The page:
Chinese-Iranian Overland Connectivity Is Slowly But Surely Being Streamlined

The grand strategic trend is that Iran is reorienting itself towards the East in line with the rest of the world as all key players in the global systemic transition to multipolarity begin focusing much more on Asia.

The Middle Corridor (MC) between China and Turkey via Central Asia, the Caspian Sea, and the South Caucasus has emerged as one of the most pivotal Eurasian transport routes since the start of Russia’s ongoing special military operation in the Ukraine and the unprecedented US-led West’s anti-Russian sanctions that were imposed upon it in response. The consequence of recent events has been that the Eurasian Land Bridge (ELB) has indefinitely become unviable for facilitating Chinese-EU trade, hence the need to rely more on the MC as a workaround for the foreseeable future.

What’s so special about the MC is that its Central Asian portion generally overlaps with the China-Central Asia-West Asia Economic Corridor (CCAWAEC), which is one of the Belt & Road Initiative’s (BRI) envisioned routes through Eurasia and can casually be referred to as the Central Asian Corridor (CAC). In particular, it’s planned to connect China with Iran via Central Asia and then onwards to Turkey and the EU. It’s important to point out in this respect that the Islamic Republic signed a 25-year strategic partnership pact with the People’s Republic last year that’ll certainly add a lot of impetus to this project.

Three recent developments confirm that overland connectivity between these multipolar Great Powers is slowly but surely being streamlined. First, Iran’s Deputy Transport and Urban Development Minister announced in late February that his country plans to expand the Khaf-Herat (KH) railway with Afghanistan all the way to China. It’s unclear exactly which route this could take, but the second development that just happened earlier this month suggests that it could be via Uzbekistan and Kyrgyzstan.

China’s National Development and Reform Commission said at the time that construction on the long-planned China-Kyrgyzstan-Uzbekistan (CKU) railway will begin next year. According to Global Times’ report, “The railway will be the shortest route to transport goods from China to Europe and the Middle East, cutting the journey by 900 kilometers and saving seven to eight days of travel time.” In theory, these two railways could connect with one another in Uzbekistan to actualize the CAC between China and Iran.

Another alternative path could be via Turkmenistan, which already has rail connectivity with both Iran and Uzbekistan. In fact, it was back in 2016 that the first train arrived in Iran from China via Kazakhstan, Uzbekistan, and Turkmenistan. This route between Yiwu and Tehran was reported to be a full 30 days shorter than sailing between Shanghai and Bandar Abbas. Nevertheless, it still wasn’t as direct as the potential convergence of the KH and CKU railways in Uzbekistan and/or a more modern Iranian-Turkmen railway connecting with the CKU in that doubly landlocked country.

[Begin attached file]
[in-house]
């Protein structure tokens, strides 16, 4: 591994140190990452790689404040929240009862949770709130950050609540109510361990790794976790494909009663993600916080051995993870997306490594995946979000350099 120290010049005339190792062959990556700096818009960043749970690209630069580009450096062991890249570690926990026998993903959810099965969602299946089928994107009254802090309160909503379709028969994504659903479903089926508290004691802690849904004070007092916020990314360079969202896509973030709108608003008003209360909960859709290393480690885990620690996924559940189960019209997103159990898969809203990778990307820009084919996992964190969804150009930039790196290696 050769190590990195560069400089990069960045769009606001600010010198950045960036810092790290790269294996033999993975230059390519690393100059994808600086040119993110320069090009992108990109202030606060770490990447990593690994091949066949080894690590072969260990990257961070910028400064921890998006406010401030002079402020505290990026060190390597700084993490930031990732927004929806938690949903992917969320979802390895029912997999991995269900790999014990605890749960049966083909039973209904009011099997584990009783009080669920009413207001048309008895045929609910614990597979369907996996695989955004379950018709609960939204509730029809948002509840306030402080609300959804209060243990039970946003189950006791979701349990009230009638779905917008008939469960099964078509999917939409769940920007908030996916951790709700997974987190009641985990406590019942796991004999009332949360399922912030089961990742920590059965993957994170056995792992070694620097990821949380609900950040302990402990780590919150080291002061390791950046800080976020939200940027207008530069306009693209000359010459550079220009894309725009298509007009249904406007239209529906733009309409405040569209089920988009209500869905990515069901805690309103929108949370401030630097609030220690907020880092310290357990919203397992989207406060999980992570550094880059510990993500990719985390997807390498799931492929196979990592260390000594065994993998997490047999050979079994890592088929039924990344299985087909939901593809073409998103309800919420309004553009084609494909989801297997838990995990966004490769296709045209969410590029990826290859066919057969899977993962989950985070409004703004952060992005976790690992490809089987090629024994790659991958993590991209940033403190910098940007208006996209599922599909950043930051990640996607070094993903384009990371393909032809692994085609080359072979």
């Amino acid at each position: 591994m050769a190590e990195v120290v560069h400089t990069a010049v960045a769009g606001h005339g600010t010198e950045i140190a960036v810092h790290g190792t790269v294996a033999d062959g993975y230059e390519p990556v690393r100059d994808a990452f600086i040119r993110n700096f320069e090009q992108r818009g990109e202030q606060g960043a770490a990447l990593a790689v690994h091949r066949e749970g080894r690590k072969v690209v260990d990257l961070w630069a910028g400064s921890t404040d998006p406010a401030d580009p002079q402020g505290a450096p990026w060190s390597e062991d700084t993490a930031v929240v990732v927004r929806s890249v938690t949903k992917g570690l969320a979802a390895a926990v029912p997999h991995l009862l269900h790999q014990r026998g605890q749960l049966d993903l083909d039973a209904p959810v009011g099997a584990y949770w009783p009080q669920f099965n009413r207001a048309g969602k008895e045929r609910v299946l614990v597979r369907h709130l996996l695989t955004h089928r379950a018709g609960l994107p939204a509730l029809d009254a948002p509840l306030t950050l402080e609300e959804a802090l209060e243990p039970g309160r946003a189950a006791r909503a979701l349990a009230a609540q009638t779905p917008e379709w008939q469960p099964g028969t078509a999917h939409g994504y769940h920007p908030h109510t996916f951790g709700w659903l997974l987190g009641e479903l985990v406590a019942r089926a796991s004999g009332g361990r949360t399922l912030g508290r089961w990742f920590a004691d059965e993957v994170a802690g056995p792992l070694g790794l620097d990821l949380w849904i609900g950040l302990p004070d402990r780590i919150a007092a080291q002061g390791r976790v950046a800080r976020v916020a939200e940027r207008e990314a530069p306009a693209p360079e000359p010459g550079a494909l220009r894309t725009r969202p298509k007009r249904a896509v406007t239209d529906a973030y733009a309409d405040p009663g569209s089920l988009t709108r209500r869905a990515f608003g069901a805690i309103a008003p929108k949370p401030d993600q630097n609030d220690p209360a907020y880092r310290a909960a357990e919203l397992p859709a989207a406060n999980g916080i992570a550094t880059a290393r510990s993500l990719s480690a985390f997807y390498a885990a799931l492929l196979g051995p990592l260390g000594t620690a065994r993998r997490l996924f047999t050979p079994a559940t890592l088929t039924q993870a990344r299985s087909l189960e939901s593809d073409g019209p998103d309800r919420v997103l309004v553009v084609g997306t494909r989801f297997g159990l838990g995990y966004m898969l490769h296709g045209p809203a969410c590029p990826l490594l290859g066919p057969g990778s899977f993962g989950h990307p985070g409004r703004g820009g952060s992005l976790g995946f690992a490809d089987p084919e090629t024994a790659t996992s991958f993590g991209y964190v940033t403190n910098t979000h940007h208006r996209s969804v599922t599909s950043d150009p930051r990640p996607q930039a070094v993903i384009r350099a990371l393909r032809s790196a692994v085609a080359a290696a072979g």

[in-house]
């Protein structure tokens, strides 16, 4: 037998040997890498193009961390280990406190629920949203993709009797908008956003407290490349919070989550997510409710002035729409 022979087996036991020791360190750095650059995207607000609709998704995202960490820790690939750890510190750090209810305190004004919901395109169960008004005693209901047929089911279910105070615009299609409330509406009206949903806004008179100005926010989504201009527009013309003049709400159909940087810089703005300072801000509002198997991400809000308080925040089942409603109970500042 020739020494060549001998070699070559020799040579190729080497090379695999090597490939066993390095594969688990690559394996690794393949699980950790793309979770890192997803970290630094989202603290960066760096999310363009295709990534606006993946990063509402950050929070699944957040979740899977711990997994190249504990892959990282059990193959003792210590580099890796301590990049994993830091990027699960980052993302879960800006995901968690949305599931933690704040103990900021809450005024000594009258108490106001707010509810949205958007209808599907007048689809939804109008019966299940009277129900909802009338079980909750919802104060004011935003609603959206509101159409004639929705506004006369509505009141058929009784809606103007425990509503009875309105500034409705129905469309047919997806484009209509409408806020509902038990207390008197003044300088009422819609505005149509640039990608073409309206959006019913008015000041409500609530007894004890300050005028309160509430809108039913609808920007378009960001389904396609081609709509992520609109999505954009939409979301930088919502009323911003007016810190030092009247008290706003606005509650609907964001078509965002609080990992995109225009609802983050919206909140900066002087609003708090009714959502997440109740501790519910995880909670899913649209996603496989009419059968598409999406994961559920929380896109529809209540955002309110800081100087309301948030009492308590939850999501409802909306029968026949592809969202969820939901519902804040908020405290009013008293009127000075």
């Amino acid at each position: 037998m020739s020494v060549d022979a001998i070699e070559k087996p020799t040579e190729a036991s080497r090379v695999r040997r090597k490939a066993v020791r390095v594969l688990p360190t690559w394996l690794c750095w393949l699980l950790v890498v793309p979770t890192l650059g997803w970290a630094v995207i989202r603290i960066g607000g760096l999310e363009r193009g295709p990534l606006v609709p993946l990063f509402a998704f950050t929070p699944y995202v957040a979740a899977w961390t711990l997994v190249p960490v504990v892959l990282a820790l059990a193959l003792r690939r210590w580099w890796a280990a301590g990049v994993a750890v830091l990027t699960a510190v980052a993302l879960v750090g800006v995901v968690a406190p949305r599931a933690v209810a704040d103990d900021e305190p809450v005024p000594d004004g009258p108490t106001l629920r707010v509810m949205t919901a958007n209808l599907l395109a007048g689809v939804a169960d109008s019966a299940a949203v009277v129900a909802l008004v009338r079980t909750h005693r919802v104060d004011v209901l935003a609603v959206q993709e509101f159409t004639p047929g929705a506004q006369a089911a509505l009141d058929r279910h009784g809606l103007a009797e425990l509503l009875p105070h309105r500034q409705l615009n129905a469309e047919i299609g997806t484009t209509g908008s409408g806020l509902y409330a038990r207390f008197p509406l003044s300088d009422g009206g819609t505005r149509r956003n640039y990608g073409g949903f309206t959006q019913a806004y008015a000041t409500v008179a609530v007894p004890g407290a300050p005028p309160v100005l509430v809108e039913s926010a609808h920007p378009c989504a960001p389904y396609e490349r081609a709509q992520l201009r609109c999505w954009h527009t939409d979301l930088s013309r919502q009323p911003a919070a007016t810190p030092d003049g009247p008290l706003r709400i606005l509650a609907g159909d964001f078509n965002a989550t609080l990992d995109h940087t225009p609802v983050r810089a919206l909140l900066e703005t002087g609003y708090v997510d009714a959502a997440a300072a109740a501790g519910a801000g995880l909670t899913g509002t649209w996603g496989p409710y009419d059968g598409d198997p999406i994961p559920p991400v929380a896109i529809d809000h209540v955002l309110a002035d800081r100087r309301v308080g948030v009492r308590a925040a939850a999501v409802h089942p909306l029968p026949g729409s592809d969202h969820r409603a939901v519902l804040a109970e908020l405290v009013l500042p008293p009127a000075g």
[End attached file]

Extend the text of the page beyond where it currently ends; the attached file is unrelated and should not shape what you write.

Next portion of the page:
Even in the absence of a modernized rail line connecting Iran to Uzbekistan via Afghanistan and/or Turkmenistan, the third pertinent development to be touched upon in this analysis suggests that everything will speed up regardless. Around the same time that the CKU’s planned construction next year was announced earlier this month, it was also reported that Turkmenistan agreed to streamline the transit of Iranian and Uzbek cargo across its territory. This importantly preceded the new Turkmen President’s visit to Iran this week, during which time they signed nine cooperation documents.

What’s so important about the slow but steady progress being made on the CAC between China and Iran, which builds upon some parts of the MC, is that it serves more strategic purposes than just linking together those two multipolar Great Powers. Not only does it provide the Central Asian Republics (CARs) with an outlet to the global ocean via Iran, but it can also simultaneously be employed by India as part of the eastern branch of its North-South Transport Corridor (NSTC) with Iran for accessing those landlocked countries.

Iran is therefore positioning itself to be at the center of Eurasia’s multidirectional integration processes with respect to China, India, and Central Asia. The CAC, in whichever form(s) is ultimately takes, will connect it more closely with China and the CARs while also serving to enable India to integrate this infrastructure into the NSTC’s eastern branch. On a broader level, it can also place the Islamic Republic in the middle of Chinese-EU trade in the event that the CAC ultimately expands through Turkey en route to that bloc as well trade between the CARs on one hand and Africa and West Asia on the other.

The grand strategic trend is that Iran is reorienting itself towards the East in line with the rest of the world as all key players in the global systemic transition to multipolarity begin focusing much more on Asia. This trajectory speaks to the wisdom of its leadership for rightly prioritizing this aspect of its Eurasian policy over others at this pivotal moment in International Relations. It’ll certainly take time to actualize and there might be some unexpected twists and turns along the way, but altogether, observers should be optimistic about the long-term prospects of Iran’s new grand strategic direction.

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